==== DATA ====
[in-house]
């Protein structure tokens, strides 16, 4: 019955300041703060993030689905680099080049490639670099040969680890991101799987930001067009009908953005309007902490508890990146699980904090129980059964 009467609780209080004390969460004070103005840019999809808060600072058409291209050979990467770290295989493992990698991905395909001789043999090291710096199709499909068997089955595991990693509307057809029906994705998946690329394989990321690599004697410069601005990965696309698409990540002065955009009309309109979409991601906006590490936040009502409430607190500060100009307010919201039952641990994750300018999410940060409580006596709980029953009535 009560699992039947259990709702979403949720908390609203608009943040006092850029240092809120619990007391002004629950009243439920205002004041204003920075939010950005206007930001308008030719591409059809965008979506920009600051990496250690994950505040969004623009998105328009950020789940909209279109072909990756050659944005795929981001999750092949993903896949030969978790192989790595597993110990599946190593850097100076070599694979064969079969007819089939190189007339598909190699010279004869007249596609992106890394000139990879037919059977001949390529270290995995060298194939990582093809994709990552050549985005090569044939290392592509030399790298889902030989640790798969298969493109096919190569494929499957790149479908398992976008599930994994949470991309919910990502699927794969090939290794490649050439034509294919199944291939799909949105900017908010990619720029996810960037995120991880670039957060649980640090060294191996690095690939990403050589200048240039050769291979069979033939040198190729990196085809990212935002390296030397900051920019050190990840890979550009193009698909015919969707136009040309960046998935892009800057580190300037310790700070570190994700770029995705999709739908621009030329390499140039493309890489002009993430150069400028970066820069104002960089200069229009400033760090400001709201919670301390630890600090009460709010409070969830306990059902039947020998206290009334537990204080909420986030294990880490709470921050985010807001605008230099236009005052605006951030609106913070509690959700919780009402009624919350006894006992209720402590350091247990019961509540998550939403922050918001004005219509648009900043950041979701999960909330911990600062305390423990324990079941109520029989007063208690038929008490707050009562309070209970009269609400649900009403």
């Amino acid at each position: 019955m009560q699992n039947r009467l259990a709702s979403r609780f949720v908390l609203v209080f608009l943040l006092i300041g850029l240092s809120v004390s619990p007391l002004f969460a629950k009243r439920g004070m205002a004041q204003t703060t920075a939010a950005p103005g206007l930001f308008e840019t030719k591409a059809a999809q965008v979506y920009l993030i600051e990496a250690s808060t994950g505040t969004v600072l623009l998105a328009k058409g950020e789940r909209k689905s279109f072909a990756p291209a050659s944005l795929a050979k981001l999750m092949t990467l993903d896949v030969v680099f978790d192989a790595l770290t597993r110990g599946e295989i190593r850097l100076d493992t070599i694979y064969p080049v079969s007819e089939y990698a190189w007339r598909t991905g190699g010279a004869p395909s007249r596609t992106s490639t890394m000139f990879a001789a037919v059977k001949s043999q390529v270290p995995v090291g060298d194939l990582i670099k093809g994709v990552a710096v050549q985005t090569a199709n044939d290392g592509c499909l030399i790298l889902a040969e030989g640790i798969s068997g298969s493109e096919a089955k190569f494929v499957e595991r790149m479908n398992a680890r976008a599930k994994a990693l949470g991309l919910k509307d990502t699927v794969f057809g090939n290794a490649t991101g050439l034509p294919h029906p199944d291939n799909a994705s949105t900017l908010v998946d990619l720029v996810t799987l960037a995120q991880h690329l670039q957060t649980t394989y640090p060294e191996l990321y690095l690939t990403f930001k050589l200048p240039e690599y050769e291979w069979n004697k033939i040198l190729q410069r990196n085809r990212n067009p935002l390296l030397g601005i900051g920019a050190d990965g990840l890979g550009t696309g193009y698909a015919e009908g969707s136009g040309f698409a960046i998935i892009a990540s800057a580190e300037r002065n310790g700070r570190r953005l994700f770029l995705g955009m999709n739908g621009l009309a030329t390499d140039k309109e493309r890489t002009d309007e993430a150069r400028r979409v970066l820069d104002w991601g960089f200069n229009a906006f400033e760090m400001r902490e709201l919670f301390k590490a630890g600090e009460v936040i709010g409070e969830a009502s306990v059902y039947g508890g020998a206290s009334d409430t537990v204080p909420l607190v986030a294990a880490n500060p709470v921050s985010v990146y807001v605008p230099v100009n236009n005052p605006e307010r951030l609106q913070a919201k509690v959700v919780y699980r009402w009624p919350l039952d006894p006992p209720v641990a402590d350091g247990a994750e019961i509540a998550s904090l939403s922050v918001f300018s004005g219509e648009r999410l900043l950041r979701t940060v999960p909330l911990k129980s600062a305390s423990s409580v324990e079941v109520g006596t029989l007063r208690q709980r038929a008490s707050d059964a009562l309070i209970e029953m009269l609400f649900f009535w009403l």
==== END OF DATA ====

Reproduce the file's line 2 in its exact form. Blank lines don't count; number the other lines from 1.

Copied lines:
């Protein structure tokens, strides 16, 4: 019955300041703060993030689905680099080049490639670099040969680890991101799987930001067009009908953005309007902490508890990146699980904090129980059964 009467609780209080004390969460004070103005840019999809808060600072058409291209050979990467770290295989493992990698991905395909001789043999090291710096199709499909068997089955595991990693509307057809029906994705998946690329394989990321690599004697410069601005990965696309698409990540002065955009009309309109979409991601906006590490936040009502409430607190500060100009307010919201039952641990994750300018999410940060409580006596709980029953009535 009560699992039947259990709702979403949720908390609203608009943040006092850029240092809120619990007391002004629950009243439920205002004041204003920075939010950005206007930001308008030719591409059809965008979506920009600051990496250690994950505040969004623009998105328009950020789940909209279109072909990756050659944005795929981001999750092949993903896949030969978790192989790595597993110990599946190593850097100076070599694979064969079969007819089939190189007339598909190699010279004869007249596609992106890394000139990879037919059977001949390529270290995995060298194939990582093809994709990552050549985005090569044939290392592509030399790298889902030989640790798969298969493109096919190569494929499957790149479908398992976008599930994994949470991309919910990502699927794969090939290794490649050439034509294919199944291939799909949105900017908010990619720029996810960037995120991880670039957060649980640090060294191996690095690939990403050589200048240039050769291979069979033939040198190729990196085809990212935002390296030397900051920019050190990840890979550009193009698909015919969707136009040309960046998935892009800057580190300037310790700070570190994700770029995705999709739908621009030329390499140039493309890489002009993430150069400028970066820069104002960089200069229009400033760090400001709201919670301390630890600090009460709010409070969830306990059902039947020998206290009334537990204080909420986030294990880490709470921050985010807001605008230099236009005052605006951030609106913070509690959700919780009402009624919350006894006992209720402590350091247990019961509540998550939403922050918001004005219509648009900043950041979701999960909330911990600062305390423990324990079941109520029989007063208690038929008490707050009562309070209970009269609400649900009403």